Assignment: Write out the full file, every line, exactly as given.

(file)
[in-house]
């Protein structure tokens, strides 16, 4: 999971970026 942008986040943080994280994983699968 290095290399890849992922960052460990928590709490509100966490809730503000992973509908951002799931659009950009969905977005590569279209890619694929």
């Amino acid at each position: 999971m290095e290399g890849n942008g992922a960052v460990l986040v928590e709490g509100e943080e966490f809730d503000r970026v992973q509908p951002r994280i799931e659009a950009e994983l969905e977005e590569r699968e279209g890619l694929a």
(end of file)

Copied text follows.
[in-house]
């Protein structure tokens, strides 16, 4: 999971970026 942008986040943080994280994983699968 290095290399890849992922960052460990928590709490509100966490809730503000992973509908951002799931659009950009969905977005590569279209890619694929």
């Amino acid at each position: 999971m290095e290399g890849n942008g992922a960052v460990l986040v928590e709490g509100e943080e966490f809730d503000r970026v992973q509908p951002r994280i799931e659009a950009e994983l969905e977005e590569r699968e279209g890619l694929a």